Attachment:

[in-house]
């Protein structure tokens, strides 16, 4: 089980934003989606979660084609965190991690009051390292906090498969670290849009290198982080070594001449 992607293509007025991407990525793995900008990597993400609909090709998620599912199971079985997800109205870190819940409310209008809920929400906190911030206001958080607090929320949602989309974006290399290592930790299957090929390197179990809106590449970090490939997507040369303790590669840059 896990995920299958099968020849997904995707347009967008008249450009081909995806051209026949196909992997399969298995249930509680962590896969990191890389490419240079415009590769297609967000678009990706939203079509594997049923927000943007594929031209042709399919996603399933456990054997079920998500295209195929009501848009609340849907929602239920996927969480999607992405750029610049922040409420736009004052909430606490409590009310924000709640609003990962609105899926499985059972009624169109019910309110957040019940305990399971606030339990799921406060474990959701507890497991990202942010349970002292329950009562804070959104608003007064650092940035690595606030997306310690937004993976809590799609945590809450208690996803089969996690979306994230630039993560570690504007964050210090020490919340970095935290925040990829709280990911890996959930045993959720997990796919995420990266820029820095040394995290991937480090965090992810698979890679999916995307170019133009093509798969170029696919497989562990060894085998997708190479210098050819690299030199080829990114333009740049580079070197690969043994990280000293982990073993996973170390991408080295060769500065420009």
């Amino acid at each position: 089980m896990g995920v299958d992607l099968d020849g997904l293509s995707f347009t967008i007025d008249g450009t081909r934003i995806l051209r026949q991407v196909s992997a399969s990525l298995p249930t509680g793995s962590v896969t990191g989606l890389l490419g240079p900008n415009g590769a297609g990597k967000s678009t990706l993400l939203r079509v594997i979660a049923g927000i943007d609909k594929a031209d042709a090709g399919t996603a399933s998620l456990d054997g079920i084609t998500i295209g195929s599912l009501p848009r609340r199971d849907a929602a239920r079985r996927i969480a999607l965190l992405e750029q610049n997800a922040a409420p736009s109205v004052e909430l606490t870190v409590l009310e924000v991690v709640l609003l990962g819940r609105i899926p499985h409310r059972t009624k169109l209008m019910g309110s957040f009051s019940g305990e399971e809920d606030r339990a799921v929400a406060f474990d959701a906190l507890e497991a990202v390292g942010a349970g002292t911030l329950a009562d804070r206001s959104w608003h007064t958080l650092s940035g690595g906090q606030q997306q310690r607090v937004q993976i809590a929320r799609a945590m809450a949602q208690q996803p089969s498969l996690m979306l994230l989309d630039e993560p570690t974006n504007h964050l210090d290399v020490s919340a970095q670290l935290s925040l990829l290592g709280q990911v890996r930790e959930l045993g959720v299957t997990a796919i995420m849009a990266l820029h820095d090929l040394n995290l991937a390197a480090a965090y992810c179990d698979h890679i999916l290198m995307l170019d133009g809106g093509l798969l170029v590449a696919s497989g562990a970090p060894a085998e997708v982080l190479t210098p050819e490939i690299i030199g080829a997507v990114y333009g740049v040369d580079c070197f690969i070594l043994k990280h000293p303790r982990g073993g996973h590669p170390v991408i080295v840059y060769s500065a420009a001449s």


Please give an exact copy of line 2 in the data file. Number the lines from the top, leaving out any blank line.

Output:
């Protein structure tokens, strides 16, 4: 089980934003989606979660084609965190991690009051390292906090498969670290849009290198982080070594001449 992607293509007025991407990525793995900008990597993400609909090709998620599912199971079985997800109205870190819940409310209008809920929400906190911030206001958080607090929320949602989309974006290399290592930790299957090929390197179990809106590449970090490939997507040369303790590669840059 896990995920299958099968020849997904995707347009967008008249450009081909995806051209026949196909992997399969298995249930509680962590896969990191890389490419240079415009590769297609967000678009990706939203079509594997049923927000943007594929031209042709399919996603399933456990054997079920998500295209195929009501848009609340849907929602239920996927969480999607992405750029610049922040409420736009004052909430606490409590009310924000709640609003990962609105899926499985059972009624169109019910309110957040019940305990399971606030339990799921406060474990959701507890497991990202942010349970002292329950009562804070959104608003007064650092940035690595606030997306310690937004993976809590799609945590809450208690996803089969996690979306994230630039993560570690504007964050210090020490919340970095935290925040990829709280990911890996959930045993959720997990796919995420990266820029820095040394995290991937480090965090992810698979890679999916995307170019133009093509798969170029696919497989562990060894085998997708190479210098050819690299030199080829990114333009740049580079070197690969043994990280000293982990073993996973170390991408080295060769500065420009």